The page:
Geologists working near California's San Andreas Fault have found a way to monitor the strength of a geologic fault — a finding which could be used to predict when a fault would fail and cause an earthquake.

Faults are breaks in the Earth's crust where one side of the break moves relative to the other. When the fault fails, the walls of rock slip against each other, causing an earthquake.

The strength of a fault can't be measured at the Earth's surface and geologists had no way to monitor changes in the strength of a fault.

"Earthquakes are caused when a fault fails, either because of the build-up of stress or because of a weakening of the fault. Changes in fault strength are much harder to measure than changes in stress, especially for faults deep in the crust," said Taka'aki Taira of the University of California at Berkeley, in a statement.

The team of seismologists from the Carnegie Institution, Rice University and the University of California at Berkeley analyzed 20 years of readings from a network highly sensitive seismometers monitoring the San Andreas Fault near Parkfield, Calif. Their research appears this week in the journal Nature.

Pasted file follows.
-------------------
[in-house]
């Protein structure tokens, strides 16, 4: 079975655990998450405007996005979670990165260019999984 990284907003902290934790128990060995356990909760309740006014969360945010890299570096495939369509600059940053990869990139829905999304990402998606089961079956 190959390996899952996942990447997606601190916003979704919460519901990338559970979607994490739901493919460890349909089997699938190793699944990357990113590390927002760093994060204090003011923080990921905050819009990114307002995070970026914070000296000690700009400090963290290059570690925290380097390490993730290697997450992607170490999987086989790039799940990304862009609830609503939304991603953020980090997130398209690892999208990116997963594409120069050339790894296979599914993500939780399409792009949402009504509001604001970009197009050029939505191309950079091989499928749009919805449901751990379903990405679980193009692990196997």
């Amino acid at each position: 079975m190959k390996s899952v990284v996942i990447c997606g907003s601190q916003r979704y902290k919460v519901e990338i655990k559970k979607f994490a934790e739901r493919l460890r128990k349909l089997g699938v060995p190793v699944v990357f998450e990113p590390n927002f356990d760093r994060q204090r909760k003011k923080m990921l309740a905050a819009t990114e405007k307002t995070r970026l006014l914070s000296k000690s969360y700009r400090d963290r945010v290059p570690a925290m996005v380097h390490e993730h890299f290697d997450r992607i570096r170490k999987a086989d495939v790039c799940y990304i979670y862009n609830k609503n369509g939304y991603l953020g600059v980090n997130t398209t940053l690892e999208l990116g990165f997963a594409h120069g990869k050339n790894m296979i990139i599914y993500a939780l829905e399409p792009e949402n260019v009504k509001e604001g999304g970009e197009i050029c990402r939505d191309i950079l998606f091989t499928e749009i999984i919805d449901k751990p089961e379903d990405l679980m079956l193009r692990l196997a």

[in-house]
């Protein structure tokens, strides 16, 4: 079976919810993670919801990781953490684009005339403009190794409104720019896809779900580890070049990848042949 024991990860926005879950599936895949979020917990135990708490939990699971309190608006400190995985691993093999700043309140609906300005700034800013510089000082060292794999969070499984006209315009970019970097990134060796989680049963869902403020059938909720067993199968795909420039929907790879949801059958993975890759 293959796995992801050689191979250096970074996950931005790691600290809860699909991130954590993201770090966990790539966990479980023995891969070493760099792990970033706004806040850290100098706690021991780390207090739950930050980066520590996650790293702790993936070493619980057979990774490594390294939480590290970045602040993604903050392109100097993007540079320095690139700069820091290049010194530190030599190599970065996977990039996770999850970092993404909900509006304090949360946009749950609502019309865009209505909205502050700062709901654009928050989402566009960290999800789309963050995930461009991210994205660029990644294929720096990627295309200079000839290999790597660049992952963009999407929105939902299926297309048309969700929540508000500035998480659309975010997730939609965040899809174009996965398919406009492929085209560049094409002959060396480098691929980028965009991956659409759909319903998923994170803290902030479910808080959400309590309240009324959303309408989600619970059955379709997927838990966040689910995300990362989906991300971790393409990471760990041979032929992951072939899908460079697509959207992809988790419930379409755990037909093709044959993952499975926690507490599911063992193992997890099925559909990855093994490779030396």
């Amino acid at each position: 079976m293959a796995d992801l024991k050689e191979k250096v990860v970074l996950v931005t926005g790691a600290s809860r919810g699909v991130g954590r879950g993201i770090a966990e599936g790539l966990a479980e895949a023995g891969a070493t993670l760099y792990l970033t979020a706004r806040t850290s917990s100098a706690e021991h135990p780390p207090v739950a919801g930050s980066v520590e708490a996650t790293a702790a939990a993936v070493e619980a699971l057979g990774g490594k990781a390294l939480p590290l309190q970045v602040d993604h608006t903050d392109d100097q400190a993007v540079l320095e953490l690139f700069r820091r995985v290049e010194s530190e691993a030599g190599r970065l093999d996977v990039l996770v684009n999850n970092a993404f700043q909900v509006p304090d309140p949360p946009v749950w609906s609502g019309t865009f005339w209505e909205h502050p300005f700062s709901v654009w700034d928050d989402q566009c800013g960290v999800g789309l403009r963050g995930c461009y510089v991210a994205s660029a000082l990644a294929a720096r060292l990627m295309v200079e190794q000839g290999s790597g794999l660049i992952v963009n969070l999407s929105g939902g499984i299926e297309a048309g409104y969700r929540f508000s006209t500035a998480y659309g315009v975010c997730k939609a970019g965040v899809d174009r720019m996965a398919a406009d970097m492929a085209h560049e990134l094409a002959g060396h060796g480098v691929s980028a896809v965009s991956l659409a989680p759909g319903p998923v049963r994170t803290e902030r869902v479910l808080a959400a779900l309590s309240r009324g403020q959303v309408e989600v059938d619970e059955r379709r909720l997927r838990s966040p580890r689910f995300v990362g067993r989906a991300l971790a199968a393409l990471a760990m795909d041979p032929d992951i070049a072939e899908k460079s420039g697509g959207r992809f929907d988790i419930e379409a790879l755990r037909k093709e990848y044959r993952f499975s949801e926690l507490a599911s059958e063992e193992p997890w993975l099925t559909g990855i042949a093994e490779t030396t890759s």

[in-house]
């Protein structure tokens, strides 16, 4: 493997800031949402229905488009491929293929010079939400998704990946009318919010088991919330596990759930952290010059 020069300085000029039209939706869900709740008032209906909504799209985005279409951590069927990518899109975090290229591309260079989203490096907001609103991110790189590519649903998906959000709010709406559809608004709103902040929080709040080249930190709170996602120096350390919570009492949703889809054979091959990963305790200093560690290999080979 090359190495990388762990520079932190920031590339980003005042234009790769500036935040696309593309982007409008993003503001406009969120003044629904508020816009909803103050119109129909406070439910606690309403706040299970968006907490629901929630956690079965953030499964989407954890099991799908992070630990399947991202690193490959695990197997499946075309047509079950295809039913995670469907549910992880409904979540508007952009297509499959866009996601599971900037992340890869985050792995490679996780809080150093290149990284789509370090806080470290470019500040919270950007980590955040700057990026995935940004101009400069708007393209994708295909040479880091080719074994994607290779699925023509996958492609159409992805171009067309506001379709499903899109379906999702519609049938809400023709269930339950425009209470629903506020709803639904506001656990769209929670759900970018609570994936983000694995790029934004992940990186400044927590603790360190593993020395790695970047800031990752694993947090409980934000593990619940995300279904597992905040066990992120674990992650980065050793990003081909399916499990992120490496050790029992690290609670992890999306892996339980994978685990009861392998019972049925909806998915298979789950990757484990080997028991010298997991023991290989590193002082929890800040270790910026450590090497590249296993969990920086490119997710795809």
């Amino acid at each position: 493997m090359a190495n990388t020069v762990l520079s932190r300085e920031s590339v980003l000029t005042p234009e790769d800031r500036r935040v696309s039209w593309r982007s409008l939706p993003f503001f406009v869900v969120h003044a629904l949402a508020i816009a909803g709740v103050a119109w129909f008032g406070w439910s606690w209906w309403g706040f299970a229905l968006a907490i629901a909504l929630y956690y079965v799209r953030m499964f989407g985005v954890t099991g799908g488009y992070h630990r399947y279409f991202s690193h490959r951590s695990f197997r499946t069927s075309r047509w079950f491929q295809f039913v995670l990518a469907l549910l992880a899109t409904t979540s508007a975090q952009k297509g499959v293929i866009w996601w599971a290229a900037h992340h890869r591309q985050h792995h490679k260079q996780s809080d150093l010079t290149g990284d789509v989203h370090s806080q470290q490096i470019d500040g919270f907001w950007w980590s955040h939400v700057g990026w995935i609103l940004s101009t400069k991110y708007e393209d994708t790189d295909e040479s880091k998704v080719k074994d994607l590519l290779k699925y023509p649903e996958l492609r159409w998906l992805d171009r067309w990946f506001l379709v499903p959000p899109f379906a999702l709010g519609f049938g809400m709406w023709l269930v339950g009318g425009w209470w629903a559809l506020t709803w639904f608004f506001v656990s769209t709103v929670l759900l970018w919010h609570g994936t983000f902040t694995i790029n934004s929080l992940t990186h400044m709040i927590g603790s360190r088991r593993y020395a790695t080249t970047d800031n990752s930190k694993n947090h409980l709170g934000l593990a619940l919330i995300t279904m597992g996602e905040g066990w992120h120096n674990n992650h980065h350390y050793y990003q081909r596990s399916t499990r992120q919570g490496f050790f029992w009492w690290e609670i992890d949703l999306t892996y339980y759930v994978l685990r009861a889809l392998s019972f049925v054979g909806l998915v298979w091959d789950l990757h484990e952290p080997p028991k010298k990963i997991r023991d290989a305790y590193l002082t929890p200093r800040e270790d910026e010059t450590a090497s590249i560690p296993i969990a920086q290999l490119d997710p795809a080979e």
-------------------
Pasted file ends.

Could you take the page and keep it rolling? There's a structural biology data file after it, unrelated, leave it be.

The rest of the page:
The fault undergoes repeated small earthquakes, and readings on those earthquakes from an array of seismometers inside boreholes, called the high-resolution seismic network, can be analyzed to reveal the underground structure of the Earth's crust and its faults.

The researchers found that the San Andreas Fault zone was riddled with fluid-filled fractures, and these fractures sometimes shifted slightly. The repeated earthquakes also became smaller and more frequent, indicating a weakened fault, the researchers said.

"Movement of the fluid in these fractures lubricates the fault zone and thereby weakens the fault," said Fenglin Niu of Rice University.

The scientists found that twice, the shifts in the fracture occurred after the fault was rattled by strong, far-off earthquakes, such as the 2004 earthquake in the Indian Ocean near Indonesia.

"So it is possible that the strength of faults and earthquake risk is affected by seismic events on the other side of the world," said Niu.